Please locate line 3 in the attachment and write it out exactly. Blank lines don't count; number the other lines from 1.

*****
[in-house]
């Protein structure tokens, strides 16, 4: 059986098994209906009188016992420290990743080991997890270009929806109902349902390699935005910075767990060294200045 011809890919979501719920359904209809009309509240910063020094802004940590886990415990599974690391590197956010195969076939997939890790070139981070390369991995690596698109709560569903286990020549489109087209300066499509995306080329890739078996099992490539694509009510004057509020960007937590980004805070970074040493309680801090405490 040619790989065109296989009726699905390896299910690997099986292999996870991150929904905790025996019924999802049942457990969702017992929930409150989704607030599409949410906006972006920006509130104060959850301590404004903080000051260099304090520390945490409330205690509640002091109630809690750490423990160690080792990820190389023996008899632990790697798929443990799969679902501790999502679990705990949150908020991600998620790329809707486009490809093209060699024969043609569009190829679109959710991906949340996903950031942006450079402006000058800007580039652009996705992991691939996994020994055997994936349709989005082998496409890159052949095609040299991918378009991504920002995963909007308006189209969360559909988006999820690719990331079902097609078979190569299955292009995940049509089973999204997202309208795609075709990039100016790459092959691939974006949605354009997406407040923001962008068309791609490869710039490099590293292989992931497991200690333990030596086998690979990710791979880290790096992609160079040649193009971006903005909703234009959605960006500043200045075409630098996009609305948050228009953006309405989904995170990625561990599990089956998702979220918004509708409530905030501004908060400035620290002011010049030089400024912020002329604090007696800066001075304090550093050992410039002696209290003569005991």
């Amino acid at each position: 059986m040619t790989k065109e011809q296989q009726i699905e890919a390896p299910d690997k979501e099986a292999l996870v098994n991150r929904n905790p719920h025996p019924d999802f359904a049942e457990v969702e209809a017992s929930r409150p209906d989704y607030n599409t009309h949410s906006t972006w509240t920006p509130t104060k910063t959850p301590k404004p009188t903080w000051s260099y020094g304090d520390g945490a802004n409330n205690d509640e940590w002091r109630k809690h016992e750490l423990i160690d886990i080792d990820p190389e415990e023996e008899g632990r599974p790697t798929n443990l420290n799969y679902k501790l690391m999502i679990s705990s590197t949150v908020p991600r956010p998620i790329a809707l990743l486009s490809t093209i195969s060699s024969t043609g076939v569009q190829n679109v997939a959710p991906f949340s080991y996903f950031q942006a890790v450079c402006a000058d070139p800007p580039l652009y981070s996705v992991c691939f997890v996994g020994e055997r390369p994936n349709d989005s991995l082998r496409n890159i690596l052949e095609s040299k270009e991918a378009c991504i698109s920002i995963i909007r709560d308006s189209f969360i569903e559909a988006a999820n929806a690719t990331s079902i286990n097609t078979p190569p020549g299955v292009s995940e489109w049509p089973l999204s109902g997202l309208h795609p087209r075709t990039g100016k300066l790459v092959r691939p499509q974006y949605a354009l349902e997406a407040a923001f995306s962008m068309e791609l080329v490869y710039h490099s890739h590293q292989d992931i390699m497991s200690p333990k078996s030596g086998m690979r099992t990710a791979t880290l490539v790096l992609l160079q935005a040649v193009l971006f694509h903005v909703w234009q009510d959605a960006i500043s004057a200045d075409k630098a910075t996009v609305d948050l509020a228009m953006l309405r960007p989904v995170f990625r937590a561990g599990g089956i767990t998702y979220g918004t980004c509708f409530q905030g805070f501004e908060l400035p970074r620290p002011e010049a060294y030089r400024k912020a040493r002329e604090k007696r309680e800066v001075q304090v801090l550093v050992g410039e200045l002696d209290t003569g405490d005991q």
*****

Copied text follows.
């Amino acid at each position: 059986m040619t790989k065109e011809q296989q009726i699905e890919a390896p299910d690997k979501e099986a292999l996870v098994n991150r929904n905790p719920h025996p019924d999802f359904a049942e457990v969702e209809a017992s929930r409150p209906d989704y607030n599409t009309h949410s906006t972006w509240t920006p509130t104060k910063t959850p301590k404004p009188t903080w000051s260099y020094g304090d520390g945490a802004n409330n205690d509640e940590w002091r109630k809690h016992e750490l423990i160690d886990i080792d990820p190389e415990e023996e008899g632990r599974p790697t798929n443990l420290n799969y679902k501790l690391m999502i679990s705990s590197t949150v908020p991600r956010p998620i790329a809707l990743l486009s490809t093209i195969s060699s024969t043609g076939v569009q190829n679109v997939a959710p991906f949340s080991y996903f950031q942006a890790v450079c402006a000058d070139p800007p580039l652009y981070s996705v992991c691939f997890v996994g020994e055997r390369p994936n349709d989005s991995l082998r496409n890159i690596l052949e095609s040299k270009e991918a378009c991504i698109s920002i995963i909007r709560d308006s189209f969360i569903e559909a988006a999820n929806a690719t990331s079902i286990n097609t078979p190569p020549g299955v292009s995940e489109w049509p089973l999204s109902g997202l309208h795609p087209r075709t990039g100016k300066l790459v092959r691939p499509q974006y949605a354009l349902e997406a407040a923001f995306s962008m068309e791609l080329v490869y710039h490099s890739h590293q292989d992931i390699m497991s200690p333990k078996s030596g086998m690979r099992t990710a791979t880290l490539v790096l992609l160079q935005a040649v193009l971006f694509h903005v909703w234009q009510d959605a960006i500043s004057a200045d075409k630098a910075t996009v609305d948050l509020a228009m953006l309405r960007p989904v995170f990625r937590a561990g599990g089956i767990t998702y979220g918004t980004c509708f409530q905030g805070f501004e908060l400035p970074r620290p002011e010049a060294y030089r400024k912020a040493r002329e604090k007696r309680e800066v001075q304090v801090l550093v050992g410039e200045l002696d209290t003569g405490d005991q």